12-05-2011, 10:40 PM
The truth is not so bad as you might worry.
Originally Posted by doctor2014
I read the original article from the doctor's blog (deleted a few hours after it came public) and the truth is
Hanyu did sprain his right ankle one week before CoR, but the doctor did not advise him stop practicing jumps and skip CoR.
It is sure the doctor accompanied Yuzuru in Russia and treated him there, but it was not because of the sprained ankle.
They had promised to go to Russia together since the begging of this season.
Actually TV news here in Tokyo just told Ms. Abe and Hanyu left for Canada today.
12-06-2011, 12:47 AM
That's a relief.
Originally Posted by gardenernaga
But I also heard his ankle was swollen during the flight to Russia and couldn't practice three or four whole days.
Hope his ankle recover soon and won't affect Nationals...
12-06-2011, 07:41 AM
Thank you so much! At first, I'm very worry about him.
Originally Posted by gardenernaga
I hope his injury isn't serious (I mean even doctor doesn't tell him to stop practise jump; but ankle problem itself is horrible!)
Anyone know the cause of his injury?
12-06-2011, 08:02 AM
There are no best Winners forever. There are only best winners that night/day when a championship is held, and it will last till the following championship. I like it when an American wins, but it's not necessary when a better player beats him. I like the Sport more than the Player, and marvel at the winner.
There are no broken bones to prevent a Player from participating if he so chooses to do so, and there is no fan or JUDGE that has has to see him differently.
BEST MAN THAT NIGHT WINS ! ! !
12-06-2011, 02:18 PM
Thank you, gardenernaga, for your clarification. When I went back to check the doctor’s blog, the article was indeed deleted. It should be just my misreading, and I hope Hanyu has fully recovered from his ankle sprain.
Oh, no. You just made me worried again. Can you read Japanese? Today I found this Japanese “toku” website, which is supposed to be a large Japanese forum. I think I’ve read something similar to what you said and Hanyu’s sprain worsened so he could not do quads on Sunday? and what was about “junior jumps”?
Originally Posted by Tommmy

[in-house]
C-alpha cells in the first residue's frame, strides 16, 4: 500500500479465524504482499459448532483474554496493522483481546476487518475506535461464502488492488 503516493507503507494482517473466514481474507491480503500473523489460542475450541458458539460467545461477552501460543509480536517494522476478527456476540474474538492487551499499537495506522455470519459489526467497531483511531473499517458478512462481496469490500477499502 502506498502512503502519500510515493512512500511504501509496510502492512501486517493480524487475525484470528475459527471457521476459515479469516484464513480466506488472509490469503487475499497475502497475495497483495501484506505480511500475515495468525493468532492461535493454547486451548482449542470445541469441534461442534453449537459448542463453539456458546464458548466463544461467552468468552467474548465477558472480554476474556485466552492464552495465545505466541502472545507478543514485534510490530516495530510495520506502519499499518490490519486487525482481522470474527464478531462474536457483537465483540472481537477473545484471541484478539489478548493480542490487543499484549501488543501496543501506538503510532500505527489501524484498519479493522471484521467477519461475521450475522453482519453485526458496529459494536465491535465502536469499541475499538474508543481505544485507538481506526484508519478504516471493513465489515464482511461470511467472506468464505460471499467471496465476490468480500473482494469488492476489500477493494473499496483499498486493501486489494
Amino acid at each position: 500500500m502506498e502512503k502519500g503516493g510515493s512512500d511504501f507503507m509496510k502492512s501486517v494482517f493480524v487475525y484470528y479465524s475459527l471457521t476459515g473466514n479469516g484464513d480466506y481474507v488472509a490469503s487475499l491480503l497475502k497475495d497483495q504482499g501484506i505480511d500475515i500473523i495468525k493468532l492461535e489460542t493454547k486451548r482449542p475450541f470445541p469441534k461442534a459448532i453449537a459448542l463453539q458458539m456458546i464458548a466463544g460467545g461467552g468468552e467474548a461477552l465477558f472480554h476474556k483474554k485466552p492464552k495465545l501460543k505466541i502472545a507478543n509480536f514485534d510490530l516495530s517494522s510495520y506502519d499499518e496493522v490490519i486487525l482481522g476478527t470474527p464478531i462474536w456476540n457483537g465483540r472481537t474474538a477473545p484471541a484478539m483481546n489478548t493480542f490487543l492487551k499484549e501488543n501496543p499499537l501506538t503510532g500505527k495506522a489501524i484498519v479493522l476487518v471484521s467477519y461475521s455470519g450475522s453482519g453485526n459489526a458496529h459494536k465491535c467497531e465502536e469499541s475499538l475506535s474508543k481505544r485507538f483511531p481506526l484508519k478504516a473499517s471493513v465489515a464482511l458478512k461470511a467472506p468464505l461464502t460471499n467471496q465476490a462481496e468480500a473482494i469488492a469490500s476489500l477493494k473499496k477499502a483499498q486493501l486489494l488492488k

Here are some of the original Japanese posts:
A combination of online translation tools tell me:
“Read the recovery situation of the sprain of the right ankle because at all
If you mention the sprain, if it does not overstrain, it probably have to force in 2 weeks however, it depends and
Sprained 1 week before Cup of Russia, having become swollen at the point in time when he arrived to Russia, he appeared in the tournament, therefore it is,…
As for GPF we want exhausting the best in the range which it is possible.
All Japan is most important”
“Today (Sunday) he has not jumped quad has such rumor
Seal any time of the junior jumps, and only has done skating
There is no good opportunity?”
I’m still going to hope it’s just a rumor and/or the translation tools did lousy jobs. Hanyu had beautiful quads in CoC and summer ice shows. I hope Hanyu, Fernandez, Chan, Brezina, Daisuke (4f!!), and even Jeremy can all show us quads in GPF. Then the competition will become really fun to watch
12-06-2011, 03:59 PM
I feel uneasy about the opportunity cost being incorporated in the design of a scoring system. Firstly, the opportunity cost or the "marginal rate of transformation" (the successful rate at which production of one jump can be redirected into production of the other) is different for every individual. The cost is minimal for one who doesn't have many jumps in his arsenal yet huge for one who can easily produce an alternative. It is unfair to give different penalties to different individuals for the same mistake. Secondly, an opportunity cost is involved for every element (e.g., if one does a combination spin, he uses up the time and chance to do something else) and is not specific or pertinent to a fall.
Originally Posted by wallylutz
The concept of an opportunity cost is best applied to productive efficiency (program design or strategy), but not pricing for each commodity (scoring for each element). It sounds ridiculous when one demands $50 per hour for delivering phone books simply because he is a certified medical practitioner. Similarly, it doesn't make sense when one should be punished more simply because he can easily produce a different type of jump. My point is: An opportunity cost shall have nothing to do with scoring.
Last edited by skatinginbc; 12-06-2011 at 04:27 PM.
12-06-2011, 06:44 PM
I believe that the question of loss of opportunity is somewhat of a red herring in any case.
Loss of opportunity attaches into the decision to try a jump on which you might fall, not to the fall itself.
I think the right question is this. You have already decided, for better or for worse, to try a triple Axel. If you fall, how many fewer points do you get than if you had done the same exact jump but saved the landing?
(a) Fully rotated, satisfactory in every respect, +1 GOE (undeserved, but hey! it's a triple Axel!) 9.5
Same except for a fall at the end. 4.5
(b) Under-rotated, OK otherwise (-1 GOE). 5.0
Same with a fall. 2.0
(c) Downgraded, -2 GOE. 2.3
Same with a fall. 0.8
So...yes, in a close contest this could be the diffrerence between winning and losing.
Still, it seems to me that in the past falls were weighted more heavily. At the 2002 Olympics Michele Kwan fell. Irina Slutskaya teetered and tottered and somehow managed to stay on her feet. Otherwise, Kwan skated OK and Slutskaya was terrible. Slutskaya won (getting 5.9's in presentation from the Russian, Belarussian and Slovakian judges for presentation. )
Ah, the good old days. If Michelle had not fallen Slutskaya's presentation marks would have been lower and Michelle would have won the gold medal. Moral of the story: don't fall.
12-06-2011, 06:47 PM
[Edited to add]: Moral of the CoP: If you fall, make it up in other ways.
12-06-2011, 07:00 PM